This is an entirely bookish update since the city is on lockdown again following a rise in COVID cases last weekend. So, real life has not seen any adventures recently.
On the plus side, I am over my reading slump. However, I am now faced with way too many books on my “currently reading” shelf. I started all of them at some point, then set them aside because of the slump.
I finished several books this week, the weakest of which was Less Than Angels by Barbara Pym. This was my second Pym (after Excellent Women) and I am sure that while Pym was an accomplished writer, her books just aren’t for me.
Yes, the Pym fans out there will gasp in horror, but I found both books deadly dull.
Only slightly more … engaging, because enjoyable is the wrong word, was A.L. Kennedy‘s Paradise, which was interesting because it follows the journey of an alcoholic in all of its believable by gut-wrenching detail. Enjoyable it was not, and I was glad to finish the book and leave the utterly depressing world that A.L. Kennedy threw me into. “Paradise” – LoL. It seems the author has a sense of humor.
I also finished two group reads with the “Agathytes” on Goodreads: Poirot Investigates by Agatha Christie was our first ever club read. At this point, all of Dame Agatha’s mysteries are re-reads for me, but I loved revisiting this particular collection of Poirot stories because they show how much Dame Agatha was inspired by Arthur Conan Doyle and his Sherlock Holmes stories.
Our other (non-Agatha) selection was The Secret of Greylands by Annie Haynes. Haynes was a new to me author. While the story was not what you might call sophisticated literature, I had fun following Haynes slightly dim main character across the gorgeously atmospheric Yorkshire moors. It is clear to see that Haynes was inspired by the Bronte sisters in this book, and the best part of the book for me was not the mystery (which is laughable) but all of the high drama that Haynes threw our heroine into.
I look forward to reading more by Haynes, and in preparation, have picked up a few other books by her. Oh, who am I kidding? I picked them up because all of them have been re-issued by Dean Street Press with absolutely gorgeous covers.
I can also report that I have come to the conclusion that I do want to finish Arendt’s The Origins of Totalitarianism. We abandoned the buddy read over on Goodreads, but I just want to finish the book.
It’s not been an enjoyable or even engaging read, and I have had a lot of issues with Arendt’s writing in this book. However, the third (and last) part of the book seems to have picked up, probably as a result on Arendt working within her metier or social and political theory rather than trying to present historical analysis. I hope to finish the book later tonight if only to be able to say “BE GONE!”.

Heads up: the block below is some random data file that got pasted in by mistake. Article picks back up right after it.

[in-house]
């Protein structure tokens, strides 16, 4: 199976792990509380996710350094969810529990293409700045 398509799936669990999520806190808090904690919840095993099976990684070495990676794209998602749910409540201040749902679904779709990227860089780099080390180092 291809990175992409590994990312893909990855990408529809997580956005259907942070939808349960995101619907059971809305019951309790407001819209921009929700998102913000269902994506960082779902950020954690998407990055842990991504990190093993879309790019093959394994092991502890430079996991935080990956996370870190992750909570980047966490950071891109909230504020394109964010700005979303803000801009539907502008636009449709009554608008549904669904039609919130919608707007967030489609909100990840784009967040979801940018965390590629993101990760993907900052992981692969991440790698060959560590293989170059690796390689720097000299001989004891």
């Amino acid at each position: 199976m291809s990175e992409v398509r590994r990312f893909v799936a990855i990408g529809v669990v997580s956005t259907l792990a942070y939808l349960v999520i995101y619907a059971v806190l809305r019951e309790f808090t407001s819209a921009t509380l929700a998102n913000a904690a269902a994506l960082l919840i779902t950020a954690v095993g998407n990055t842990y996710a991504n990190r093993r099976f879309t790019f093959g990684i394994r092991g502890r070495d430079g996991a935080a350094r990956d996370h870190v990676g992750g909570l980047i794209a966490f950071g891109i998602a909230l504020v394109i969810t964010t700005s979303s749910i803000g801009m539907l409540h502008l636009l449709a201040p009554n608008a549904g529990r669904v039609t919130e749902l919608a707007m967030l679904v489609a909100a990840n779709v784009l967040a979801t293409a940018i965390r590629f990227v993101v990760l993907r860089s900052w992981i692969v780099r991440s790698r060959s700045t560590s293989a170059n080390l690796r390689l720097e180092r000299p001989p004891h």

Without a doubt, the best book and reading experience I have had this week was a buddy read that we started last weekend. We picked Francesca Wade‘s Square Haunting, which features five short biographies of Virginia Woolf, Dorothy L. Sayers, Jane Ellen Harrison, H.D., and Eileen Power, who all lived at addresses in the Mecklenburgh Square area of Bloomsbury in the inter-war years. Of the five mini-biographies that Wade connects to Mecklenburgh Square, I had heard of Woolf, Sayers, and H.D., but Eileen Power and Jane Ellen Harrison were new to me.
I loved that book. I love Mecklenburgh Square, the place where Sayers created Wimsey and where her Harriet Vane resides also. Being a Sayers fan, how could I not be interested in the book. So, it was such a joy to find an author who apparently shares the same interests I have and who appreciates the same sort of details, because there were quite a few times throughout the book that I felt enlightened about issues that I had wondered about also.
Anyway, I loved the book so much that I ordered a physical copy for my shelves.
By the way, I strongly suspect that Wade’s title was inspired by Virginia Woolf’s short piece Street Haunting: A London Adventure. I may have problems with her stream of consciousness style in her novels, but I love quite a lot of her essays, and this is one of my personal favourites. Her love of second-hand books is one of the reasons why:
But here, none too soon, are the second-hand bookshops. Here we find anchorage in these thwarting currents of being; here we balance ourselves after the splendours and miseries of the streets. The very sight of the bookseller’s wife with her foot on the fender, sitting beside a good coal fire, screened from the door, is sobering and cheerful. She is never reading, or only the newspaper; her talk, when it leaves bookselling, which it does so gladly, is about hats; she likes a hat to be practical, she says, as well as pretty. 0 no, they don’t live at the shop; they live in Brixton; she must have a bit of green to look at. In summer a jar of flowers grown in her own garden is stood on the top of some dusty pile to enliven the shop. Books are everywhere; and always the same sense of adventure fills us. Second-hand books are wild books, homeless books; they have come together in vast flocks of variegated feather, and have a charm which the domesticated volumes of the library lack. Besides, in this random miscellaneous company we may rub against some complete stranger who will, with luck, turn into the best friend we have in the world.
Reviews posted this week:
None. While the reading slump has gone, the review writing has not resumed, yet.